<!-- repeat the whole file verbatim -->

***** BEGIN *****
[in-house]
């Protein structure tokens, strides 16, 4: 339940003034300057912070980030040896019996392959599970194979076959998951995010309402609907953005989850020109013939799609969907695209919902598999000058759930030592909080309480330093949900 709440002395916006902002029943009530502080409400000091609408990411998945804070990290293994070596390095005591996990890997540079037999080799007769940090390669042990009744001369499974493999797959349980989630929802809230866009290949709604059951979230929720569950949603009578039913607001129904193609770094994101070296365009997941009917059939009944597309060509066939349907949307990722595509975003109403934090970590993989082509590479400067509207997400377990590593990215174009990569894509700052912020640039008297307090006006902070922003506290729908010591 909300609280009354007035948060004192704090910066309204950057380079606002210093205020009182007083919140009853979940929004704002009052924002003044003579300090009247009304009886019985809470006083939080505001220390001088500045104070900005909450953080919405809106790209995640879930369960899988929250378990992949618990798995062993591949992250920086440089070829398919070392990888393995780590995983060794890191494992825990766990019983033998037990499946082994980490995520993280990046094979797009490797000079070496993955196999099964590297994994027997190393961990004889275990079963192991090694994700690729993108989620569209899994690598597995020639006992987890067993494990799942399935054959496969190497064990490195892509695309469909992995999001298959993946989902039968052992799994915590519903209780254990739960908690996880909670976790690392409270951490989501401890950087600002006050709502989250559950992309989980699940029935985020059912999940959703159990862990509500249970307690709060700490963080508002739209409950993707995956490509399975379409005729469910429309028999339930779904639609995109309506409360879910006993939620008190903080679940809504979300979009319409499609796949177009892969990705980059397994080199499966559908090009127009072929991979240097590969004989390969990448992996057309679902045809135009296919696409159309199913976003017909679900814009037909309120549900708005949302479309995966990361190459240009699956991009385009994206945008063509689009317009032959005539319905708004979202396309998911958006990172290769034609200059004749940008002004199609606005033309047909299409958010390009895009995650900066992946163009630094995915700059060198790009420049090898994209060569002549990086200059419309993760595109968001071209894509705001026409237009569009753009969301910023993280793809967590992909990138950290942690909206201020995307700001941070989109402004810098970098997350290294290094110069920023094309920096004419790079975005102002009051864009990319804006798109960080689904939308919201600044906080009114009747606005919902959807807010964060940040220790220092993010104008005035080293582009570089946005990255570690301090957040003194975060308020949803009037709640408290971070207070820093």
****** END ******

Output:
[in-house]
């Protein structure tokens, strides 16, 4: 339940003034300057912070980030040896019996392959599970194979076959998951995010309402609907953005989850020109013939799609969907695209919902598999000058759930030592909080309480330093949900 709440002395916006902002029943009530502080409400000091609408990411998945804070990290293994070596390095005591996990890997540079037999080799007769940090390669042990009744001369499974493999797959349980989630929802809230866009290949709604059951979230929720569950949603009578039913607001129904193609770094994101070296365009997941009917059939009944597309060509066939349907949307990722595509975003109403934090970590993989082509590479400067509207997400377990590593990215174009990569894509700052912020640039008297307090006006902070922003506290729908010591 909300609280009354007035948060004192704090910066309204950057380079606002210093205020009182007083919140009853979940929004704002009052924002003044003579300090009247009304009886019985809470006083939080505001220390001088500045104070900005909450953080919405809106790209995640879930369960899988929250378990992949618990798995062993591949992250920086440089070829398919070392990888393995780590995983060794890191494992825990766990019983033998037990499946082994980490995520993280990046094979797009490797000079070496993955196999099964590297994994027997190393961990004889275990079963192991090694994700690729993108989620569209899994690598597995020639006992987890067993494990799942399935054959496969190497064990490195892509695309469909992995999001298959993946989902039968052992799994915590519903209780254990739960908690996880909670976790690392409270951490989501401890950087600002006050709502989250559950992309989980699940029935985020059912999940959703159990862990509500249970307690709060700490963080508002739209409950993707995956490509399975379409005729469910429309028999339930779904639609995109309506409360879910006993939620008190903080679940809504979300979009319409499609796949177009892969990705980059397994080199499966559908090009127009072929991979240097590969004989390969990448992996057309679902045809135009296919696409159309199913976003017909679900814009037909309120549900708005949302479309995966990361190459240009699956991009385009994206945008063509689009317009032959005539319905708004979202396309998911958006990172290769034609200059004749940008002004199609606005033309047909299409958010390009895009995650900066992946163009630094995915700059060198790009420049090898994209060569002549990086200059419309993760595109968001071209894509705001026409237009569009753009969301910023993280793809967590992909990138950290942690909206201020995307700001941070989109402004810098970098997350290294290094110069920023094309920096004419790079975005102002009051864009990319804006798109960080689904939308919201600044906080009114009747606005919902959807807010964060940040220790220092993010104008005035080293582009570089946005990255570690301090957040003194975060308020949803009037709640408290971070207070820093």